How lovely. What great news. Congratulations on your pregnancy!
If this is your first child, you’ll be keen to get yourself organised in good time and stay organised throughout the pregnancy, so when the big day arrives you’re ready to welcome your new baby. Here are some handy tips to help you get a grip, get your act together, and get properly prepared for the biggest, most exciting experience of your life!
How do I prepare for my unborn baby?
There’s a lot to do to prepare for your new baby. This involves buying equipment and supplies, preparing your home, ensuring dad is on board and happy, and taking good care of your own mind, body and spirit.
It’s a good idea to get busy early, giving yourself the time you need to prepare before you’re too big and clumsy to do it comfortably. Get it right and the last couple of months of your pregnancy will be nice and relaxing rather than one big rush.
Lists are a life-saver! A checklist really helps. Here are some of the essentials around preparing for a new baby.
- Find out about maternity leave paternity leave and any maternity-related benefits you might be able to claim, both at work and from the government
- Stock up on bubble bath and fragrant oils to soothe your sore bits and help you relax during the pregnancy and after giving birth
- Create a pregnancy exercise plan and get going early so you’re in the swing of it
- Take the right supplements and eat the right foods – maybe collect together a list of recipes that give you all the nutrition you and the baby need
- Stop smoking and drinking
- Make the appointments you need to make with your doctor, midwife, dentist, and maternity unit – and visit the unit so you know where to go on the big day
- Find a great antenatal class
- Ask your friends and family for their best tips for coping with a new baby
- Read baby development books and websites
- Have the right screens and tests done, including one where you hear the baby’s heart beating
- Create your birth plan
- Understand the signs of labour and false labour
- Pack your hospital bag, keep it somewhere convenient
- Talk everything through with your birth partner so they know what their responsibilities will be and how to support you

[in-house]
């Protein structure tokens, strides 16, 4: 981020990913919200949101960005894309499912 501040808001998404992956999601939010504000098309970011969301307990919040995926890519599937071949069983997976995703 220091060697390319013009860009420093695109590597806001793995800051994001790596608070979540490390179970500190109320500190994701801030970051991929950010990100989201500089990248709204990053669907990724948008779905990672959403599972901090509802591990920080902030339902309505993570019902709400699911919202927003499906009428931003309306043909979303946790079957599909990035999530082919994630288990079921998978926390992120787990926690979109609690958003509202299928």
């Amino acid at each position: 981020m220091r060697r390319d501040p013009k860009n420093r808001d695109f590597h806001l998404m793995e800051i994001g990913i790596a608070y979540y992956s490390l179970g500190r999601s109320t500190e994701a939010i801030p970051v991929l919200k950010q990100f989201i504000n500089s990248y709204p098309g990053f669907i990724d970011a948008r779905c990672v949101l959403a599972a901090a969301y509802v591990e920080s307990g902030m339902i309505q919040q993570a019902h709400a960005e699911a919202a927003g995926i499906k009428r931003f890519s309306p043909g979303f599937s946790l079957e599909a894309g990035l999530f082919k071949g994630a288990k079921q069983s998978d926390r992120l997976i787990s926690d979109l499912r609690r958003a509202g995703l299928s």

- Buy baby equipment – a carrycot or pram, bed, toys, clothing, medicines and more
- Create a cosy, attractive nursery decorated ready for the baby
- Prepare and brief your parents, cousins, nephews, nieces and everyone else on your babysitting team 😉
- Make sure you have at least a week’s worth of meals in the freezer so you don’t have to think about cooking for a while
- Know that your sleep will be disrupted, know you’ll be utterly exhausted, but prepare for the biggest, most fundamental, most powerful rush of love you’re ever likely to feel!
Where can I find good pregnancy information?
The internet is your best friend, providing a massive choice of websites created especially to support new parents every step of the way. It can be helpful to read about other parents’ experiences, issues and problems, to get an idea of the sheer variety of different things to expect. Sites like Mumsnet, with their own talk forums, are hugely popular with new parents, and the NHS website contains a wealth of useful and inspiring information about every aspect of pregnancy, childbirth, and child rearing.
Is there pregnancy support from the NHS?
The NHS website contains advice about domestic abuse in pregnancy, feelings and relationships in pregnancy, and what you can expect when you give birth to a child who has a medical condition. They offer supporting information around teen pregnancy and termination for foetal anomaly, knowledge about what to do when pregnancy goes wrong, and more.
When should I start preparing baby stuff?
‘The earlier the better’ is the answer to this common question! The bigger your lump gets, the heavier and more cumbersome you’ll feel, and the harder it is to nimbly achieve the many things you need to get sorted before the birth.
Your first step? To write the mother of all lists. Your second step – to work your way steadily, logically through the list until you’ve covered everything.
Think about umbilical cord blood collection and storage
One last thing. Have you thought about saving your baby’s umbilical cord blood? Collect it, keep it in our vaults and you’ll enjoy an increasingly powerful way to ensure your child and wider family’s health in the future.
Stem cells from cord blood can treat immune system disorders, genetic disorders, neurological disorders, and some kinds of cancer. They can treat some metabolic diseases, sickle-cell anaemia, diseases of the blood, heart disease, strokes, diabetes, and there’s great potential for easing spinal cord injuries. Particularly potent stem cells, they regenerate the blood and immune system in people whose genetics match, making umbilical stem cells a potential gold mine for healthcare. Cord blood includes 10 times more stem cells than bone marrow and rarely contains infectious diseases, so they’re 50% or so less likely to be rejected compared with stem cells taken from grown-ups.
No content on this site, regardless of date, should ever be used as a substitute for direct medical advice from your doctor or other qualified clinician.